Covering Care Costs for Dementia-Related Psychosis

When a loved one can no longer live safely at home, finding a memory care facility you can afford is top priority.

by Megan McMorris Health Writer

If your loved one is one of the eight million Americans living with dementia, you know it can be an overwhelming experience—for everyone involved. Along with memory loss, confusion, and difficulty concentrating, 30% of people (and their families) are also contending with something called dementia-related psychosis (DRP), where everyday life is interrupted by the person experiencing hallucinations, illusions, and delusions. Caring for someone with DRP is a huge responsibility that can exact an emotional as well as financial toll. The silver lining is there are more resources than ever for those seeking memory care, the term for a senior living facility that provides support for residents with dementia issues.

“Most people don’t realize how far things have come, and still have an antiquated idea of nursing homes with linoleum hallways,” says Sue Johansen, SVP, Community Network at A Place for Mom, a senior care referral service based in New York City. “They don’t realize the wide spectrum of options and programming variations available today, at varying costs.”

So exactly how much should you expect to pay for care for a loved one with DRP? And is it possible to keep fees in check without skimping on quality? We asked experts in the field for advice on how to approach paying for memory care.

Understand Pricing Models

The final financial tally will depend on the services you need, so that’s the first thing to consider, says Johansen. “The level of care drives the costs,” she explains. Does your mom need medication management? Assistance with bathing? Or maybe she just needs prompting to get to mealtimes. All of these factors will dictate how much you’ll pay each month and what environment best suits your loved one’s needs.

In general, memory care facilities handle fees in one of three ways. Some offer an “a la carte menu,” where you can pick and choose what services you need (so you’re not paying for those that you don’t). Another method aggregates costs into three tiers: low, medium, or high levels of care. Other communities offer an all-inclusive option. In this case, “it’s assumed that the level of care will increase over time, since it’s a progressive disease, but you’ll pay one agreed-upon price for housing, services, and care which remains fixed over time,” says Johansen.

As you consider facilities, remember that your family member will need more care as the years go by. A residence that seems just-manageable now, may prove too pricey in a few years when your loved one requires more intensive help. The goal is to pick a community you can afford now and later.

Cost-Trimming Tips for DRP Care

There are ways to save without sacrifice, if you look in the right places. Here are a few:

Suss out your benefits. Chances are, you can use benefits you don’t even realize that you qualify for. Veterans, for example, are eligible for assistance, says Johansen. “Anyone who has served in the military during a time of war or conflict are eligible for a pension, that can offer roughly $2,500 in assistance to a resident, and $2,000 a month to the spouse,” Johansen says. “It’s not talked about much, so some people are surprised that they qualify, but it’s for anyone who needs assistance in their daily living.”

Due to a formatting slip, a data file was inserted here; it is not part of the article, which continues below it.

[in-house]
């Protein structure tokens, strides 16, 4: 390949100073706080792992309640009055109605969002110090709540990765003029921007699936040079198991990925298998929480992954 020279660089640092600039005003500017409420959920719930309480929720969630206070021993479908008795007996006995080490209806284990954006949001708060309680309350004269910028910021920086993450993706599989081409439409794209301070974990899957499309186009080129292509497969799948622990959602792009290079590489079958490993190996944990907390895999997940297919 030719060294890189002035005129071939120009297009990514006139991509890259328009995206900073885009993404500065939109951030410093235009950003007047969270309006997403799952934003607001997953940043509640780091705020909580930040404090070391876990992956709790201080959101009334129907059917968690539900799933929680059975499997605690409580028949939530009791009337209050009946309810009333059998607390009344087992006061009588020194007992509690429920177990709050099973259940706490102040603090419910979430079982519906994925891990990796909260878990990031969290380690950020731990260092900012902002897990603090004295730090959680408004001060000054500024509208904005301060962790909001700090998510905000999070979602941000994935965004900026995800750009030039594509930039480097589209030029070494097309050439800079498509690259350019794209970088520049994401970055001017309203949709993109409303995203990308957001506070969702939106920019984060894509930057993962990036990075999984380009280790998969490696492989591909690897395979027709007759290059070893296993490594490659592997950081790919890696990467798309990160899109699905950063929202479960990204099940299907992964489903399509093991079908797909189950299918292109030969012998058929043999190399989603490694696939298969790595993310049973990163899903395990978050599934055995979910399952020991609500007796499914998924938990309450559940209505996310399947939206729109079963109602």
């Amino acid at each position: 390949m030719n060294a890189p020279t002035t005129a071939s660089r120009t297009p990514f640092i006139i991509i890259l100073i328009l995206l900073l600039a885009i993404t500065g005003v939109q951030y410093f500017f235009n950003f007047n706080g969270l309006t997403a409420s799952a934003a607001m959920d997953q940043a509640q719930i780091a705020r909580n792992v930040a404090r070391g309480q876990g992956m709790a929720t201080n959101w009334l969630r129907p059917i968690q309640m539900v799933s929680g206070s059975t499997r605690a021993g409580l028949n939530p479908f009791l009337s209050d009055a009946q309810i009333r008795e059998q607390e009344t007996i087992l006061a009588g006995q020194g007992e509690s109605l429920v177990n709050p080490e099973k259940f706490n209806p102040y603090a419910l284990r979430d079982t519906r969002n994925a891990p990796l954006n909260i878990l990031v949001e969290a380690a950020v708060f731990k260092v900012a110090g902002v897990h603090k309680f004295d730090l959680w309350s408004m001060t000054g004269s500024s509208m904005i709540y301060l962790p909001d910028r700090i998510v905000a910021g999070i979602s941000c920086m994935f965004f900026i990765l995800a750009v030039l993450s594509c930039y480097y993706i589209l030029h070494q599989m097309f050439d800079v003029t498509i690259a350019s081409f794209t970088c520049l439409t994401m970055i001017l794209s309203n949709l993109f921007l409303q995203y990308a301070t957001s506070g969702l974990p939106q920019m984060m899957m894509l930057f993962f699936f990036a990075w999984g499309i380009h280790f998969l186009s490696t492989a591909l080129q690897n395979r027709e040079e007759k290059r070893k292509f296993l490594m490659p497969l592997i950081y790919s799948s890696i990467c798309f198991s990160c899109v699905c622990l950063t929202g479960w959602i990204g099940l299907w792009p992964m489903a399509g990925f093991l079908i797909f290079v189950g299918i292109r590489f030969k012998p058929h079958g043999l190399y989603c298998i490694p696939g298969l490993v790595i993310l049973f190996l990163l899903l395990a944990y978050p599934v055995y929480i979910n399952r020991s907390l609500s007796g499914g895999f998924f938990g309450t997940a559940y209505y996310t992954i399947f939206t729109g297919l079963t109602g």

Check your state’s plan. If you qualify for state Medicaid, you can get assistance with part or even all of a community care cost or in-home care. You may also qualify for direct financial help by acting as your relative’s caregiver. (Check your state’s Medicaid program and eligibility requirements.) “For example, here in California, we have a respite care program, where they’ll send someone out to watch your loved one at home while you take care of business,” says Michael Plopper, M.D., a geriatric psychiatrist with Sharp Mesa Vista Hospital in San Diego, CA.

Lean on local resources. Check into your local Alzheimer’s Foundation, which may have resources like support groups and care consultations. “Every community has their own offerings, and they can be helpful not only to reduce costs but to provide better care,” says Dr. Plopper. (Find your local chapter.)

Reassess your priorities. Going into the process, you may have firm ideas on must-haves, and a private room is at the top of most people’s lists. By being flexible about your priorities, such as opting for shared space instead, you might find surprising ways to cut costs that actually benefit your loved one. “A private living area is important to most caregivers, but for those with cognitive issues, being around others is actually better,” says Johansen. “If you look at some of the best memory care communities across the country, they tend to run things in a communal way because they know it’s beneficial to keep people socialized.”

Ask for a deal. It may feel awkward to ask for a special rate when it comes to dementia care, but if you don’t ask you might miss out, says Johansen. “Family members are so involved in the caretaking aspect that they don’t realize there are discounts available, and you’d be surprised at the deals you can get,” she says. “A month free per year, a locked-in rate, waived fees, these are all things you should be asking. You won’t know if they’re available if you don’t.”

Above all, know that there are plenty of communities where your loved one will live comfortably and within your budget, and resources designed to help you navigate the unknowns of memory care. “We usually meet people at one of the worst moments of their life, when they’re overwhelmed, so it’s a great feeling when you can show them they have options,” says Johansen.

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Megan McMorris